Thursday, March 24, 2016

California Doctor Sentenced to 6 Months in Federal Prison for Defrauding Patients and Insurers by Implanting Unapproved Copper T-380A IUDs

Over the past eight years, we have represented a number of physicians who had inadvertently used Copper T-380A intrauterine devices (IUDs) that were made outside United States and sold by distributors and suppliers here in the United States. Although the cases were being investigated by the State of California, they did not go criminal once it was shown there was lack of knowledge and no deceit.

These cases are still around since the Copper T-380A is one of the world's most used IUDs and it is essentially identical to ParaGard's version but it is the only one authorized by the Food and Drug Administration (FDA) to distribute in the United States. The price in the U.S. for this product is over $200 while in other countries the identical product can be obtained for $20 to $60. In Canada, for example, suppliers were buying them there and distributing in the U.S. 

Internet pharmacies are selling these devices from Canada and Australia in the United States. This is not allowed and even if the product is identical it is not an FDA approved device. This means that when government or insurance programs are billed for IUDs that are not FDA approved, it is not an approved claim or is a false claim.

A physician has learned the hard way what can happen if one is not careful in using devices that are not FDA approved - even if they seem identical.  According to court documents, Dr. Singh bought unapproved IUDs on the Internet and implanted them in his patients after he was warned by the FDA. 

On March 7, 2016, Dr. Paul S. Singh of Tehachapi, California was sentenced to six months in prison for one count of mail fraud, to be followed by one year of home detention, by United States District Judge Anthony W. Ishii, for an alleged scheme to defraud patients and their insurers by implanting and billing for unapproved intrauterine devices (IUDs).  A restitution hearing is set for May 9, 2016, at 10:00 a.m. to determine how much he will be ordered to repay Medi-Cal and private insurers.

According to the plea agreement, the facts were that Dr. Singh, a medical doctor licensed to practice in California, had an office in Tehachapi. He provided obstetric and gynecological services to women, including providing forms of birth control. One form of birth control he provided were IUDs, which the FDA regulates. After the Dalkon Shield litigation in the 1980s, there are only two FDA IUD devices and ParaGard's device is one of them.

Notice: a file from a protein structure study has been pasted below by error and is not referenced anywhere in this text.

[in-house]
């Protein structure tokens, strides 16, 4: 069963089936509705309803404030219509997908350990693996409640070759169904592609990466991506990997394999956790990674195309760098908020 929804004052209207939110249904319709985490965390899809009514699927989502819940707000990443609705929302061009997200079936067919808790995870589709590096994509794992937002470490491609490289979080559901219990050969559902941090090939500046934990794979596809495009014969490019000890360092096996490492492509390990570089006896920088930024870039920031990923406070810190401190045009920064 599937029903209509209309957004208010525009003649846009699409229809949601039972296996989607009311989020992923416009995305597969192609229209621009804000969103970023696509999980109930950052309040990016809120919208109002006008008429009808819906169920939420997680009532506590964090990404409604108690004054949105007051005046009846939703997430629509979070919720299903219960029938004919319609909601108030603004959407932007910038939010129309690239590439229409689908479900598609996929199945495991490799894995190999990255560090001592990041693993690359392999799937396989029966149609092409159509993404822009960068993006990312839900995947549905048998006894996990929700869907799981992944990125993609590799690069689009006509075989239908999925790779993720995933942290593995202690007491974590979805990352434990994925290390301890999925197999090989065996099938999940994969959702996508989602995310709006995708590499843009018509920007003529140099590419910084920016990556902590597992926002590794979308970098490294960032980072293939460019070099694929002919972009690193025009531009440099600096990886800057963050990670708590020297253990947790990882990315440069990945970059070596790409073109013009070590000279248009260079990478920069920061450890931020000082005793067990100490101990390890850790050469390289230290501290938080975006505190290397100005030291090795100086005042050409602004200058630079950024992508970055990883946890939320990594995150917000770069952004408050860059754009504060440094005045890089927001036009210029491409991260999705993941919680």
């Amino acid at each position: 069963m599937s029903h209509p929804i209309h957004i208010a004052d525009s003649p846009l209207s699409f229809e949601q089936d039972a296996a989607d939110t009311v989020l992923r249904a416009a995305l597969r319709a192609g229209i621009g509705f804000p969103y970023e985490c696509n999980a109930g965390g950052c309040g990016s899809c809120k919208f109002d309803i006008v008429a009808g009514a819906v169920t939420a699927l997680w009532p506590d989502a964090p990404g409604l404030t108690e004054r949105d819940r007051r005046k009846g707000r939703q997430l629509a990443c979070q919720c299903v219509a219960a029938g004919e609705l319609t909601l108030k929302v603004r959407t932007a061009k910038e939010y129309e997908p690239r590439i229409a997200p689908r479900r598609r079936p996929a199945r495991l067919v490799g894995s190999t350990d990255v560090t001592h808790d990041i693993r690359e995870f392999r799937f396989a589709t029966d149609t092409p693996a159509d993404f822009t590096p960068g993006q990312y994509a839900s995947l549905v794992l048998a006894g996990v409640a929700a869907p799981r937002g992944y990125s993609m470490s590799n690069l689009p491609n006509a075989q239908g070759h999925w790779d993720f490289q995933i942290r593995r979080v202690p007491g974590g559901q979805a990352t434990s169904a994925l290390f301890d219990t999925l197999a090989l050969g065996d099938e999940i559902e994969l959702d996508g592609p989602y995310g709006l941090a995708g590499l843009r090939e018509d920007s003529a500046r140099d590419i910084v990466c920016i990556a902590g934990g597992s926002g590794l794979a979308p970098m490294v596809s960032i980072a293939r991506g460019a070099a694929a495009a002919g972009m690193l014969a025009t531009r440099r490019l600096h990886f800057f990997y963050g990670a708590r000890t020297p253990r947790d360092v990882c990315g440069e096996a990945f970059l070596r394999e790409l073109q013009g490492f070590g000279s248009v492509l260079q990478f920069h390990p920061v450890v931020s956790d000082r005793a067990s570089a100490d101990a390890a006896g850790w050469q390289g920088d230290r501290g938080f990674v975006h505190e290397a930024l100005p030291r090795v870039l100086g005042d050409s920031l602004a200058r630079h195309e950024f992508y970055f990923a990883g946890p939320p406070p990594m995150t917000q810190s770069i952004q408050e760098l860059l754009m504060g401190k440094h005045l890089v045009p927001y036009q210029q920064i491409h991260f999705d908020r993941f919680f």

The FDA has approved only one IUD that uses copper as its active ingredient, the ParaGard T-380A, which was sold only by its manufacturer and not available on third-party websites in the U.S. According to court documents, Dr. Singh bought unapproved IUDs on the Internet and implanted them in his patients. 

The government alleged that rather than inform his patients or their insurers of using non-FDA approved IUDs, however, he fraudulently billed his patients and their insurers as if he had implanted FDA-approved IUDs, all without the permission or consent of his patients. The Medi-Cal billing form for IUD specifically mentioned "ParaGard" which some physicians do not realize. Some physicians think "Copper T-380" and do not focus on the licensee or manufacturer.  It was alleged that Dr. Singh profited from the implanting unapproved IUDs by billing his patients and their insurers for the higher cost of approved IUDs.

According to court documents, Dr. Singh was sent multiple bulletins and newsletters warning against the use of unapproved IUDs. He was also warned that products sold by online pharmacies were not identical to the ParaGard T-380A and had not been approved as safe and effective by the FDA. In spite of the warnings, Dr. Singh allegedly purchased unapproved IUDs from online retailers and implanted them in numerous patients without their consent, between April 2008 and June 2012.

Attorney Commentary:

What made this case turn criminal instead of simply an audit for overpayment? In August 2010, agents from the FDA allegedly confronted Dr. Singh about his history of implanting unapproved IUDs. During the meeting, Dr. Singh agreed to stop implanting them in his patients. In 2012, agents searched Singh’s office and learned that he had continued to implant unapproved IUDs in his patients.

According to the plea agreement, many of Singh’s patients later complained to him and other doctors about medical complications they associated with Dr. Singh’s insertion of the IUD. In multiple instances, Dr. Singh allegedly responded to such complaints by re-inserting the IUD rather than removing it. Some patients ultimately had to switch doctors in order to have the IUD removed. Thus, the government also had an argument that Dr. Singh by implanting a non-FDA-approved copper IUD was risking a patient’s safety. Such a device can result in an increased risk of pelvic inflammatory disease, ectopic pregnancy, hysterectomy, and other serious complications.


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